Volume 40 - Article 10 | Pages 261–278
Background: Fertility interaction effects in social networks increasingly attracts the interest of demographers. While these theories propose a causal mechanism, they are rarely put to test in a plausibly causal statistical design.
Objective: We aim to differentiate network effects from selection by using an instrumental variable (IV) approach to achieve exogenous variation in fertility. We use interaction effects between siblings as an empirical example.
Methods: We draw data from Norwegian administrative registers (N ∼ 170,000 men and women). We use twin births and children’s sex composition as random fertility shocks (IVs), generating exogenous variation in third births.
Results: In our full study sample, we ﬁnd no signiﬁcant effects on ego’s fertility of random shocks to the propensity to have three children. Subgroup analysis by sex and parity indicates positive effects for ﬁrstborn women when the sibling’s birth is intended (as captured by the same-sex instrument). We ﬁnd no evidence that similarity strengthens interaction effects.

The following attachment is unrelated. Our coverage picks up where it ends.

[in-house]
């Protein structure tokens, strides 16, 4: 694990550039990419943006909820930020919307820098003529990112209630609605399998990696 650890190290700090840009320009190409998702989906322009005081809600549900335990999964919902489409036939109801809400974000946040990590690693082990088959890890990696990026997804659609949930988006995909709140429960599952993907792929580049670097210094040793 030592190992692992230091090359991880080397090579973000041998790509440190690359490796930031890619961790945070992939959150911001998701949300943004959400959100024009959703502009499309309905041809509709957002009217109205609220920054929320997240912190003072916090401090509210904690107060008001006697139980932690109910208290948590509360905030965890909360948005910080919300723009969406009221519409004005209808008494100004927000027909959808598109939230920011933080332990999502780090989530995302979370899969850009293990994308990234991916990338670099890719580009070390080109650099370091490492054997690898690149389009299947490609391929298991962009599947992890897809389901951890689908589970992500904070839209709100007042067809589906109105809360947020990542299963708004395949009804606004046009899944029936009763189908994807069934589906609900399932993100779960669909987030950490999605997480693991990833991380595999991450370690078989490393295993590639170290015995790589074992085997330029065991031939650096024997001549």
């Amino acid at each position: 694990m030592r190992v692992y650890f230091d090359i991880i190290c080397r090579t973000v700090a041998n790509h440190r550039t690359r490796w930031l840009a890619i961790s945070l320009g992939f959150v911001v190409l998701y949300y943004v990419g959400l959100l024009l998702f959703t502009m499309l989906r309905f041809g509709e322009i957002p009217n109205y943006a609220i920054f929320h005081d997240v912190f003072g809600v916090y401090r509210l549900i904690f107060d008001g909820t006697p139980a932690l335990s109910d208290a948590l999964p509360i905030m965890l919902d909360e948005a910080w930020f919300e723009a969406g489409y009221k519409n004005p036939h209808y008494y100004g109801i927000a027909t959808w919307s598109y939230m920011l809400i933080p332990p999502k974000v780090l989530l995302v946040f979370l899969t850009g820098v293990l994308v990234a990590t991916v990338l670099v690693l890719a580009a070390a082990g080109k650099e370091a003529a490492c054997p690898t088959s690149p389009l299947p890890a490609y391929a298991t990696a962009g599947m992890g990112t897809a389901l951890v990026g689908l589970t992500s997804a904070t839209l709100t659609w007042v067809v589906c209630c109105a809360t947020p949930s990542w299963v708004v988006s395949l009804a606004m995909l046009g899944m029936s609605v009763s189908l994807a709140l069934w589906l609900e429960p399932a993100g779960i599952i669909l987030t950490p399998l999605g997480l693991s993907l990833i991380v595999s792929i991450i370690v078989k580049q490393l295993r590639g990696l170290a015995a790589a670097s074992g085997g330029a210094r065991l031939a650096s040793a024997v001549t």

Conclusions: The study contributes to the literature by testing long-standing hypotheses of fertility interaction effects in a plausibly causal design. With the exception of ﬁrstborn women, we ﬁnd no evidence of interaction effects of a sibling’s third birth.
Contribution: The study contributes to the literature by testing long-standing hypotheses of fertility contagion for the first time in a plausibly causal design. With the exception of first born women, we find no evidence of contagion effects.
- Rannveig Hart - Statistisk sentralbyrå (Statistics Norway), Norway EMAIL
- Sara Cools - Institutt for samfunnsforskning (Institute for Social Research), Norway EMAIL
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